Penn and Novartis Form Alliance to Expand Use of Personalized T Cell Therapy for Cancer Patients
PHILADELPHIA — In an alliance aimed at bringing a new, personalized immunotherapy approach to patients with a wide variety of cancers, the University of Pennsylvania and Novartis announced today an exclusive global research and licensing agreement to further study and commercialize novel cellular immunotherapies using chimeric antigen receptor (CAR) technologies. The agreement, which follows a Penn research team's 2011 publication of breakthrough results in several chronic lymphocytic leukemia patients treated with this personalized immunotherapy technique, paves the way for pivotal studies that have the potential to expand the use of CAR therapies for additional cancers.
The new alliance represents a marquee achievement in Penn's commitment to translational science aimed at expediting the process of bringing novel therapies to patients. Together, Penn and Novartis will build a first-of-its-kind Center for Advanced Cellular Therapies (CACT) on the Penn campus in Philadelphia -- a venture which will bring full circle the 1960 discovery of the Philadelphia chromosome, the first description of a chromosome abnormality that causes cancer. The center will be devoted to the discovery, development and manufacturing of adoptive T cell immunotherapies through a joint research and development program led by scientists and clinicians from Penn, Novartis, and the Novartis Institutes for Biomedical Research.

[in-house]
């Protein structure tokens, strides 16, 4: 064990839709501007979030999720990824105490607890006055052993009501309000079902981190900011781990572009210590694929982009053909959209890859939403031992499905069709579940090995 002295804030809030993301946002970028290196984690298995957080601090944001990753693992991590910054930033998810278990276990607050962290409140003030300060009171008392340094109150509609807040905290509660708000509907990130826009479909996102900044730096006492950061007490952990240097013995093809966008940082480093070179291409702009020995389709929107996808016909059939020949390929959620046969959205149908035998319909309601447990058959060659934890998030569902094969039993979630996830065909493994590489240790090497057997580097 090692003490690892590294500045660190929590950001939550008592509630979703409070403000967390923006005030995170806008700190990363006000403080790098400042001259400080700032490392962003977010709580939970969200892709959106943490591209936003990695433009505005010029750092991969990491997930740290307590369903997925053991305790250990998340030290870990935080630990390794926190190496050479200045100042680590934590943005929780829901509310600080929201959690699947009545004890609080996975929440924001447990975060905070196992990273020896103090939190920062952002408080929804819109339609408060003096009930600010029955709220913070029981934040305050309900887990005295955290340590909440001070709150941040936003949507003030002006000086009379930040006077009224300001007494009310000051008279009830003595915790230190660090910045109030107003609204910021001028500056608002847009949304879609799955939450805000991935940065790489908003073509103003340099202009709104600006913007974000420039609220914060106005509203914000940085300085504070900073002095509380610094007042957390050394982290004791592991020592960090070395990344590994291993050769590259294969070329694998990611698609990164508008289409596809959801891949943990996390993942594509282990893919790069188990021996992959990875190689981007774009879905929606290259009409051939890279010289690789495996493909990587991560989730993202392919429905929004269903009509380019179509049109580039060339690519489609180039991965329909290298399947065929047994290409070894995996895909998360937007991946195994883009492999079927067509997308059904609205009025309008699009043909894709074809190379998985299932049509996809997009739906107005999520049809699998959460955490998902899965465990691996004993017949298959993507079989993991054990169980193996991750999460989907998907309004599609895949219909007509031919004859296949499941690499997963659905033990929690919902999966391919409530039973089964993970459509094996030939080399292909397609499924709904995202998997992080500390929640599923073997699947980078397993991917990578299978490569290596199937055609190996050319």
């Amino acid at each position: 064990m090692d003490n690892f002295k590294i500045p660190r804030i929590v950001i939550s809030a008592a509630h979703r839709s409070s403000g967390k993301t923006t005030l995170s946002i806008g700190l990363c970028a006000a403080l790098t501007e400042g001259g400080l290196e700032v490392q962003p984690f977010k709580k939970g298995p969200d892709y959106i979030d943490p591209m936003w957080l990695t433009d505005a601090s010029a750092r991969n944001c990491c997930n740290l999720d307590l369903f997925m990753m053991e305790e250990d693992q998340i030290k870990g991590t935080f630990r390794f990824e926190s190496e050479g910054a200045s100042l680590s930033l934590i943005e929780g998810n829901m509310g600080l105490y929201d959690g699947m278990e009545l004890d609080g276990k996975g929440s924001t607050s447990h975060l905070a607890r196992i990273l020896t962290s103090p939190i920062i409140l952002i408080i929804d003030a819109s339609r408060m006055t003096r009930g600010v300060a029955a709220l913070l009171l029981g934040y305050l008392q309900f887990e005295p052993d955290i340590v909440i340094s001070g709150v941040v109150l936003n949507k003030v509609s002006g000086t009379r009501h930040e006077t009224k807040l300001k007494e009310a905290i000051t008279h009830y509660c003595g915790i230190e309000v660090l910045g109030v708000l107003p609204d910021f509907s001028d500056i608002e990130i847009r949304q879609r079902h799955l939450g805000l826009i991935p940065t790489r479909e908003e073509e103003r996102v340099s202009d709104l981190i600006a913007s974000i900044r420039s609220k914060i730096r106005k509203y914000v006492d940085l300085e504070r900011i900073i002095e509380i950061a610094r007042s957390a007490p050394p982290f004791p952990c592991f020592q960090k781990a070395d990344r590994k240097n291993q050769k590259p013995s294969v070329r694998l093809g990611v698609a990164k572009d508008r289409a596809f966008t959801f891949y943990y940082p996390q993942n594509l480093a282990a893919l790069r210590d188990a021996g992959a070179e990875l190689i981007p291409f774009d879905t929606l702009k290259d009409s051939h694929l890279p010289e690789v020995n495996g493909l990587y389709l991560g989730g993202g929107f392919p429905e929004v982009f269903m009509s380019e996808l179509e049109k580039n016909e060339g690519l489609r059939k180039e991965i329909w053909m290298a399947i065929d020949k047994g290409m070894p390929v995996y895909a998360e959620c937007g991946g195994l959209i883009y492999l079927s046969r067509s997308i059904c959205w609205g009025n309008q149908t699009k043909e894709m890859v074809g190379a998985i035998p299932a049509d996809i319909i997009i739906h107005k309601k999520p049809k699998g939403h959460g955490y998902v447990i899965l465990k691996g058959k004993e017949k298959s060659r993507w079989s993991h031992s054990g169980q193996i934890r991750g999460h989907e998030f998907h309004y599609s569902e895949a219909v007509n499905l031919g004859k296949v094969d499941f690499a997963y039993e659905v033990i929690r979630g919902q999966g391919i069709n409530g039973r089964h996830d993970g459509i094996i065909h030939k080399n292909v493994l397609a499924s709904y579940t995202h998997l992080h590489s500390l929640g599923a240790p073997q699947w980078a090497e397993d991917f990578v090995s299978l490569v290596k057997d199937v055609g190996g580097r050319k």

"Penn's intellectual resources, combined with a pharmaceutical industry leader like Novartis, offer a powerful symbiotic relationship in our mutual goal of finding more effective treatments for cancer," said J. Larry Jameson, MD, PhD, dean of the Perelman School of the Medicine at the University of Pennsylvania and executive vice president for the Health System. "With our shared commitment to rapidly advancing new therapies and cures, this new alliance will provide the support for the essential clinical trials with engineered T cells, which could open doors for use of promising treatment options for many cancer patients who have reached the end of currently available treatments."
Under the terms of the agreement, Penn grants Novartis an exclusive worldwide license to the technologies used in an ongoing trial of patients with chronic lymphocytic leukemia (CLL) as well as future CAR-based therapies developed through the collaboration. Novartis will invest in the establishment of the CACT and future research of the technology. Additional milestone and royalty payments to Penn are also part of the agreement.
The complete release is at http://www.uphs.upenn.edu/news/News_Releases/2012/08/novartis/.